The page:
PS. I should mention that my root canaled teeth are fine as far as my mouth is concerned… it’s the rest of my body that is fatigued that I am concerned about since the VERY DAY I GOT THEM.

        • Toxic says:

          As far as available tests for root canals.. there is a test called Dental DNA, which tests for bacteria around root canal teeth. The list of bacteria that shows up is typically enough confirmation for patients. Unfortunately there isn’t a blood test that can show exactly how a root canal may be affecting your health. One great book on this topic if you’re looking for more research and information is “Root Canal Cover Up” by George Meinig. The other fact to consider is that these anaerobic bacteria found around root canals release toxins, which then end up in the bloodstream and can wreak havoc on the body. This can show up differently in each individuals, such as a compromised immune system or fatigue. I hope this is helpful!

  12. Michelle says:

    Hi there,

    I’m not able to find any clinical studies to go along with the stories I hear about the harmful effects of root canals. I just had a root canal done yesterday, and prior to getting it done, I searched the internet for information about possible side effects and about alternatives to root canals. What I found was a lot of blogs, alternative medicine websites and articles are those websites warning against getting a root canal done. These articles rail against root canals, citing information that sounds logical, but no hard evidence is presented to back it up. I am wondering why the doctors who have these concerns do not do clinical studies to confirm them. This would be very helpful and perhaps bring more credibility to the cause. I am now feeling less than 100 percent after my root canal, with the main symptom being extreme tiredness. I wish there had been more substantial research regarding root canals out there, and I even held off from getting the procedure done fore several months, hoping this would be the case. I think doctors do the public a disservice by treating the potential danger of root canals as a rumor, rather than a logical, verifiable argument that can be backed up by clinical research. What a shame!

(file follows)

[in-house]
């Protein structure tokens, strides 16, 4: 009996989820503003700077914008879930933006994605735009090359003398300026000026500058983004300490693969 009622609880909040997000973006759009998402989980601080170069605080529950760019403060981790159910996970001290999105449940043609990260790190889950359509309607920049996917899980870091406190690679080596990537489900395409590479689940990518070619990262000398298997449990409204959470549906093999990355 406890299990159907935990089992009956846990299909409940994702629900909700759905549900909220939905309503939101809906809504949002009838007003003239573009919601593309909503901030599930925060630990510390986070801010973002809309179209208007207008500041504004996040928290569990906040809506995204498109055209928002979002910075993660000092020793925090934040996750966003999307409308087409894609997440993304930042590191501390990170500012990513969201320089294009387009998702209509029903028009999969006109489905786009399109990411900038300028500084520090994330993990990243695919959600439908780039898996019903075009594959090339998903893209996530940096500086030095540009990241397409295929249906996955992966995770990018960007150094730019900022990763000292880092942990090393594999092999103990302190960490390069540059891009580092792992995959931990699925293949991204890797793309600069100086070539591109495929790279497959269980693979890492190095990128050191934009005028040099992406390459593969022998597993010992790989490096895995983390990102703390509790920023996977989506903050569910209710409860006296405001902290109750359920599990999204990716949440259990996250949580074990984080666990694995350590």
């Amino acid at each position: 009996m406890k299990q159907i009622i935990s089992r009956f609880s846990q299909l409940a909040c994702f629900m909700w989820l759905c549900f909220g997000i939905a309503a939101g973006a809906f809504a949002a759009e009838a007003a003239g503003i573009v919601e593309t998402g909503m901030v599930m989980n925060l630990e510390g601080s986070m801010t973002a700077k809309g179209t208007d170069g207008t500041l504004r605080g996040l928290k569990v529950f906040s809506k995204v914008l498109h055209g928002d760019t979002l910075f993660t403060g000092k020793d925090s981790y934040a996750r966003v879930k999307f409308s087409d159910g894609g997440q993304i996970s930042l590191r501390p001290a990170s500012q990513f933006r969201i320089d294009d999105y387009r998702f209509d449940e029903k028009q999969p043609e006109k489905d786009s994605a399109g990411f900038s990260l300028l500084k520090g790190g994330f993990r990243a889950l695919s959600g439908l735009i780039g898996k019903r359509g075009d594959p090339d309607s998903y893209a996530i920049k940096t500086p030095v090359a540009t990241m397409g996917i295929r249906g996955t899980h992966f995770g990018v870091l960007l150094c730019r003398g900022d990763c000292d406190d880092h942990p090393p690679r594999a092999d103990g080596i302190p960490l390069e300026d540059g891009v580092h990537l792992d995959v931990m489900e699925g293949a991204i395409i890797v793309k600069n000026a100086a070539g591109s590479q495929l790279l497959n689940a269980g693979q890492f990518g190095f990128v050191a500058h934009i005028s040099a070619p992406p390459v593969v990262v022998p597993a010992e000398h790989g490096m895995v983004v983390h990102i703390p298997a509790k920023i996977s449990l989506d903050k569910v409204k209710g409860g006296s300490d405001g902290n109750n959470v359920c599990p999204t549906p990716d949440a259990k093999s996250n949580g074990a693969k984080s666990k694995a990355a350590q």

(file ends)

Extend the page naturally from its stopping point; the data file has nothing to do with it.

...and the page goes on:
• Toxic says:

      Michelle, the most conclusive studies were completed by Dr. Weston Price who was the leading researcher for the ADA. They did not publicize his research unfortunately.

  13. barbara says:

    Hello Everyone,
    If you a questioning a problem with root canals and considering an association with some type of autoimmune problem, please consider a 3 D image. I have had problems in the area of a root canaled molar for years…sinus infections, sometimes aching and pain, xrays continually normal..told I had sinus infections. I’m sure periodic antibiotic treatment for sinus infections and some other health issues have kept it at bay. Had a 3 D image 2 weeks after digital xrays (which were normal as usual) Image showed 2 abscesses at the tips of the root canals. I’m having the tooth pulled.

    Clearly, xrays can’t always pick up the problem.

    • Toxic says:

      Thanks Barbara for writing in! Yes, unfortunately an x-ray isn’t the best detection equipment. More than 60% of the bone has to be missing before it will show up on an x-ray, and at this point it is a very serious situation.

  14. Liz Fenn says:

    Hi I had a root canaled tooth done like 15 years ago. After reading heaps on the dangers of root canals, I decided to have it removed as it was breaking away anyway. They did an X-ray which showed infection on the X-ray. So does that mean I had already lost heaps of bone from my jaw? I had a really hard time finding a dentist to remove it the George meinig way. I finally found one who had said he read the book and would do it. I don’t know that he had experience in doing it before though. I had it done a week ago and have been extremely sore and swollen. The swelling has just gone down but I have a throbbing bone ache. I’m sure it’s just a healing process but is it normal to undergo this much pain? I’ve also felt terrible this past week. Just unbelievably exhausted and sleeping all of the time. I am going to the dentist tomorrow to have stitches removed, what kind of questions should I be asking to make sure everything was done properly? He’s not a holistic dentist that normally does this kind of thing he’s just a dentist who read the book and said he would do it for me so it now makes me nervous that it hasn’t been done correctly and that I may suffer from it. He also sewed my gum up over where the tooth was and from what I read mostly it’s left open to heal. Is it bad that he sewed up my gum over the hole? Thank you for your help. I go see him tomorrow and want to know what kind of things I need to be asking him.

    • Toxic says:

      The main concern with extracting a tooth properly is to have the periodontal ligament removed as well as any surrounding infection. Most Dentists will leave the periodontal ligament behind, but this is what may result in a cavitation, or hole in the bone. You can also check out http://www.JulianCtr.com for more information. Best of luck to you!